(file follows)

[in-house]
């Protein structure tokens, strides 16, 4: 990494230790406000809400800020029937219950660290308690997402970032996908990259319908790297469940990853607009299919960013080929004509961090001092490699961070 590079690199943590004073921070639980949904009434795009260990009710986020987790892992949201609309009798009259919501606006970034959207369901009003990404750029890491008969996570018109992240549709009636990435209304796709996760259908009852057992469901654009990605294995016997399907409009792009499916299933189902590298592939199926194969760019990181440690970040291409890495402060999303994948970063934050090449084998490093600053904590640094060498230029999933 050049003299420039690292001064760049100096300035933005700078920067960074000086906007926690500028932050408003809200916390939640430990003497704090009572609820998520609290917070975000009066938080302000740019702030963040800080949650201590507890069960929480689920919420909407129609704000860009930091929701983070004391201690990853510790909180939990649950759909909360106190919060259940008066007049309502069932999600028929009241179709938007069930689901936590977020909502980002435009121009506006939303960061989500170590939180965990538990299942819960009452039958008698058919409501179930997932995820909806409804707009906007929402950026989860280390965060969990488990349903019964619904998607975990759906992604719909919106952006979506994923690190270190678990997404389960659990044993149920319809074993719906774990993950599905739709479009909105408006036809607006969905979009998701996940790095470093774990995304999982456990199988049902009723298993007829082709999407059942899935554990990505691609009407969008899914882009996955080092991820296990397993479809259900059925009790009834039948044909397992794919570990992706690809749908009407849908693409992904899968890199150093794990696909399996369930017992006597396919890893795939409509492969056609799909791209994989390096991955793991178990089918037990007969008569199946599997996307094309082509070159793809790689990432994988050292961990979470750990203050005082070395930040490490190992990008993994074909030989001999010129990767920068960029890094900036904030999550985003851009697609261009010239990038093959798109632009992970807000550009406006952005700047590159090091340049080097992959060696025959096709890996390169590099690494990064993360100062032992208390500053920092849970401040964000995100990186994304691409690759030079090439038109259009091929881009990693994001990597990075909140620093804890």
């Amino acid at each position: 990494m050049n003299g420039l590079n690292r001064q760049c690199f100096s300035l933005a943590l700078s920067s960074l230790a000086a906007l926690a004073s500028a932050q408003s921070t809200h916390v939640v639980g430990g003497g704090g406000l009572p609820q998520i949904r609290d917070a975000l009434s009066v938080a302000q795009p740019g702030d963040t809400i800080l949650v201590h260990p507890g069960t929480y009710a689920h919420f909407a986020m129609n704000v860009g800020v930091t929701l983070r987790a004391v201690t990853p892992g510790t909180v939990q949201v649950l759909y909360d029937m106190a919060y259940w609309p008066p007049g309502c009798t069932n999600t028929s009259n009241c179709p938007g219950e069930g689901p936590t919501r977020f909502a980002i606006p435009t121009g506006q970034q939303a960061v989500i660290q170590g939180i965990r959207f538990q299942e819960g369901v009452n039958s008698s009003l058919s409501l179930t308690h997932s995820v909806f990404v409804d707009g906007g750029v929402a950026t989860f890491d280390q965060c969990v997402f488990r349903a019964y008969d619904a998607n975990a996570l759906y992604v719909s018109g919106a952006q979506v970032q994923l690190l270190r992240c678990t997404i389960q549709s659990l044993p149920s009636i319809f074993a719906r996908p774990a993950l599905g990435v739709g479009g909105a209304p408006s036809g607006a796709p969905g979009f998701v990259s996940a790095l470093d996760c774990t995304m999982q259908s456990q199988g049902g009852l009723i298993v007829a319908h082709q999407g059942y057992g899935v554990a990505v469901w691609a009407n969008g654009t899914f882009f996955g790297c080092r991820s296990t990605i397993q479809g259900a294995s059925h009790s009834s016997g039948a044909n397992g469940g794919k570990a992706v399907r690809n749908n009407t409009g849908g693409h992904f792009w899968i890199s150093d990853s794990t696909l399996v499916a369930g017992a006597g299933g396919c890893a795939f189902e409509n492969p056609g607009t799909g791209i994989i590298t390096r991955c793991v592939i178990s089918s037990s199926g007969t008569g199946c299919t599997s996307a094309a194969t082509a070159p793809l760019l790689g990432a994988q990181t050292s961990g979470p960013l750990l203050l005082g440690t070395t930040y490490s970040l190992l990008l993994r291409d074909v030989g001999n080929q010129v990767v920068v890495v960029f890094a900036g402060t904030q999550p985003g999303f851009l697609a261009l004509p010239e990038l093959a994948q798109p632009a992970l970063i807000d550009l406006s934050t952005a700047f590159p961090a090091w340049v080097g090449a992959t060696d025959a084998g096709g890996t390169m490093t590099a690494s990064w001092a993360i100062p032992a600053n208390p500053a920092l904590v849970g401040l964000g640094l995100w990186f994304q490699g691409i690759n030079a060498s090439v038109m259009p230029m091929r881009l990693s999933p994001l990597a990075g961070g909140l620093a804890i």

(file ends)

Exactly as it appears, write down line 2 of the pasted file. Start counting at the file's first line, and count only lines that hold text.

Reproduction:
């Protein structure tokens, strides 16, 4: 990494230790406000809400800020029937219950660290308690997402970032996908990259319908790297469940990853607009299919960013080929004509961090001092490699961070 590079690199943590004073921070639980949904009434795009260990009710986020987790892992949201609309009798009259919501606006970034959207369901009003990404750029890491008969996570018109992240549709009636990435209304796709996760259908009852057992469901654009990605294995016997399907409009792009499916299933189902590298592939199926194969760019990181440690970040291409890495402060999303994948970063934050090449084998490093600053904590640094060498230029999933 050049003299420039690292001064760049100096300035933005700078920067960074000086906007926690500028932050408003809200916390939640430990003497704090009572609820998520609290917070975000009066938080302000740019702030963040800080949650201590507890069960929480689920919420909407129609704000860009930091929701983070004391201690990853510790909180939990649950759909909360106190919060259940008066007049309502069932999600028929009241179709938007069930689901936590977020909502980002435009121009506006939303960061989500170590939180965990538990299942819960009452039958008698058919409501179930997932995820909806409804707009906007929402950026989860280390965060969990488990349903019964619904998607975990759906992604719909919106952006979506994923690190270190678990997404389960659990044993149920319809074993719906774990993950599905739709479009909105408006036809607006969905979009998701996940790095470093774990995304999982456990199988049902009723298993007829082709999407059942899935554990990505691609009407969008899914882009996955080092991820296990397993479809259900059925009790009834039948044909397992794919570990992706690809749908009407849908693409992904899968890199150093794990696909399996369930017992006597396919890893795939409509492969056609799909791209994989390096991955793991178990089918037990007969008569199946599997996307094309082509070159793809790689990432994988050292961990979470750990203050005082070395930040490490190992990008993994074909030989001999010129990767920068960029890094900036904030999550985003851009697609261009010239990038093959798109632009992970807000550009406006952005700047590159090091340049080097992959060696025959096709890996390169590099690494990064993360100062032992208390500053920092849970401040964000995100990186994304691409690759030079090439038109259009091929881009990693994001990597990075909140620093804890």